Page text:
â€œWith great power comes great responsibilityâ€¦â€
Someday, I can envision a lecture with my son beginning with those words.
Like the dad from TeenWolf, I will one day be forced to council my teenage son on how to manage his superpowers. Iâ€™ll tell him that itâ€™s ok to use these powers to excel at sports, provided he doesnâ€™t become a ball-hog. I will say that itâ€™s ok for him to maybe get even with a bully, as long as he doesnâ€™t cripple the guy or something. And itâ€™s ok to impress a girl with your powers, but just make sure she loves the real you. Finally, I will tell him to maintain his dignity, and to not be seen â€œsurfingâ€ or doing handstands on top of a buddyâ€™s minivan around town. Hopefully heâ€™ll get the message.
These are the things Iâ€™ve been thinking about since I discovered my one-year old son possesses superhuman strength.
The other day, he grabbed onto a heavy chair in our kitchen. He pulled it away from the counter, and pushed it across the floor with ease. This chair happens to be twice as tall as he is, and easily weighs twice his body weight. And then it dawned on me. There is no way I could perform a comparable feat, pushing around an object over twelve feet tall and weighing close to 400 pounds.
This is just one example. He routinely pushes, lifts, pulls and topples items around the house that are gigantic relative to his size. And being a baby, he doesnâ€™t know that he shouldnâ€™t be able to manhandle these items. He quite literally doesnâ€™t know his own strength.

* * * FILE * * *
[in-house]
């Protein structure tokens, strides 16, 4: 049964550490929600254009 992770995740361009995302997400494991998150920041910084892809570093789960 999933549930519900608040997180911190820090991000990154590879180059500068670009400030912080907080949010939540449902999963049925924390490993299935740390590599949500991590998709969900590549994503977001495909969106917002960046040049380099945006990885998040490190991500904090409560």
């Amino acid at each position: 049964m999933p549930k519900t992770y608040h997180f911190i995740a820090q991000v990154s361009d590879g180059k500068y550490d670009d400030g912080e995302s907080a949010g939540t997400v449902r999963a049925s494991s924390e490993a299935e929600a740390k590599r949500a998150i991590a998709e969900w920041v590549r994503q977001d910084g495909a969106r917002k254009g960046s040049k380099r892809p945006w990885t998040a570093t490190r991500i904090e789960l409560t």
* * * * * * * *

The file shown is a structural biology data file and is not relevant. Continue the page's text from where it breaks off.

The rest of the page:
And I hypothesize that, as he gets older, heâ€™ll only get stronger. Whereas now he can manipulate items twice his body weight, in a few years it will be five or six or even ten times his body weight. Heâ€™ll have full-on insect strength.
Now, as far as superpowers are concerned, insect strength is a good one to have, as it lends itself well to superhero pseudonyms. While comic book characters have already claimed the best names, there are still lots of options out there. For instance, he could craft an appropriate costume and go by the name â€œLocust-Manâ€ and bring forth the ultimate famineâ€¦ on crime.
But let’s not get ahead of ourselves, as crime fighting is years in the future. My biggest concern will be his formative years. While I initially looked at his gifts with great excitement, figuring that I will no longer have to watch â€œWorldâ€™s Strongest Manâ€ competitions on ESPN to witness feats of strength, I now realize the difficulties I will encounter in raising this boy.
At only one year of age, he is already physically stronger than my wife, and routinely overpowers her during bath time or diaper changes. I used to laugh at these spectacles at first, but now I have sobered up to the fact that my days as an authority figure are numbered.
If I attempt to take a toy away from him, will he instead rip my arm out of the socket? The first time I tell him to clean his room, will he hoist the family car over his head and heave it at me?
Despite these fears, I am committed to raising my son in a house of discipline. Ideally, with the right counseling, I can teach Charlie to use his gifts for the betterment of mankind, and not the pursuit of evil. I just need to find some type of Cryptonite to help maintain discipline, as I don’t think he’ll respond well to being grounded.